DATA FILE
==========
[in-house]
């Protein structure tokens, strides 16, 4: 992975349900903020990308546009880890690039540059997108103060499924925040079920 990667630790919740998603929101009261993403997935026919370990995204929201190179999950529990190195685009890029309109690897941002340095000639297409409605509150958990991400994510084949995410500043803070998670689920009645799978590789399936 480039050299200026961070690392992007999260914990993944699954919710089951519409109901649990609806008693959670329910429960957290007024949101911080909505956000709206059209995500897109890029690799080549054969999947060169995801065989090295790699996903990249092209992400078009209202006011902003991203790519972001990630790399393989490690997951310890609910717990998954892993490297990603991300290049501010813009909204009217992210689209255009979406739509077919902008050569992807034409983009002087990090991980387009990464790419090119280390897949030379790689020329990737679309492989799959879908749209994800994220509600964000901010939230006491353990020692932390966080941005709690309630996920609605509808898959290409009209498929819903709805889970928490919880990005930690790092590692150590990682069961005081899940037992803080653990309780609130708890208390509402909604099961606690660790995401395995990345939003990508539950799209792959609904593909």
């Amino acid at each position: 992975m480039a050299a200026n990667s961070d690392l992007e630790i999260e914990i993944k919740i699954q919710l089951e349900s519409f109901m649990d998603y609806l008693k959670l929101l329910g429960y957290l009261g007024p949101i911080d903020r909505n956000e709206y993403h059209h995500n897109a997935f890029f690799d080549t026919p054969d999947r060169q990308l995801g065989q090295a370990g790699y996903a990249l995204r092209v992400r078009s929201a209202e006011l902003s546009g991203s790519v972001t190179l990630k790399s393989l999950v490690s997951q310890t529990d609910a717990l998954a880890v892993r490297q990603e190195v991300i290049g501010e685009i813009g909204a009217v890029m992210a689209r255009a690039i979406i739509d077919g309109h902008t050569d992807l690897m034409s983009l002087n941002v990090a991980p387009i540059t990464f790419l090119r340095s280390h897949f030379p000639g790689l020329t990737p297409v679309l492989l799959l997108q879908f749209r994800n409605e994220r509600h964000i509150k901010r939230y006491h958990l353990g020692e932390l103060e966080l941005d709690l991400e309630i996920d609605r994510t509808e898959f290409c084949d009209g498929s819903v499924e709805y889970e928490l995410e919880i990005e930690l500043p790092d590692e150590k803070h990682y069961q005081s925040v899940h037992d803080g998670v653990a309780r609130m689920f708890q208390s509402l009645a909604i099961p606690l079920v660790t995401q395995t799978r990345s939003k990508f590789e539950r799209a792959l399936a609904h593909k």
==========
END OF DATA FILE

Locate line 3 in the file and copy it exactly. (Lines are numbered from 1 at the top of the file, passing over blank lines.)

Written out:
């Amino acid at each position: 992975m480039a050299a200026n990667s961070d690392l992007e630790i999260e914990i993944k919740i699954q919710l089951e349900s519409f109901m649990d998603y609806l008693k959670l929101l329910g429960y957290l009261g007024p949101i911080d903020r909505n956000e709206y993403h059209h995500n897109a997935f890029f690799d080549t026919p054969d999947r060169q990308l995801g065989q090295a370990g790699y996903a990249l995204r092209v992400r078009s929201a209202e006011l902003s546009g991203s790519v972001t190179l990630k790399s393989l999950v490690s997951q310890t529990d609910a717990l998954a880890v892993r490297q990603e190195v991300i290049g501010e685009i813009g909204a009217v890029m992210a689209r255009a690039i979406i739509d077919g309109h902008t050569d992807l690897m034409s983009l002087n941002v990090a991980p387009i540059t990464f790419l090119r340095s280390h897949f030379p000639g790689l020329t990737p297409v679309l492989l799959l997108q879908f749209r994800n409605e994220r509600h964000i509150k901010r939230y006491h958990l353990g020692e932390l103060e966080l941005d709690l991400e309630i996920d609605r994510t509808e898959f290409c084949d009209g498929s819903v499924e709805y889970e928490l995410e919880i990005e930690l500043p790092d590692e150590k803070h990682y069961q005081s925040v899940h037992d803080g998670v653990a309780r609130m689920f708890q208390s509402l009645a909604i099961p606690l079920v660790t995401q395995t799978r990345s939003k990508f590789e539950r799209a792959l399936a609904h593909k």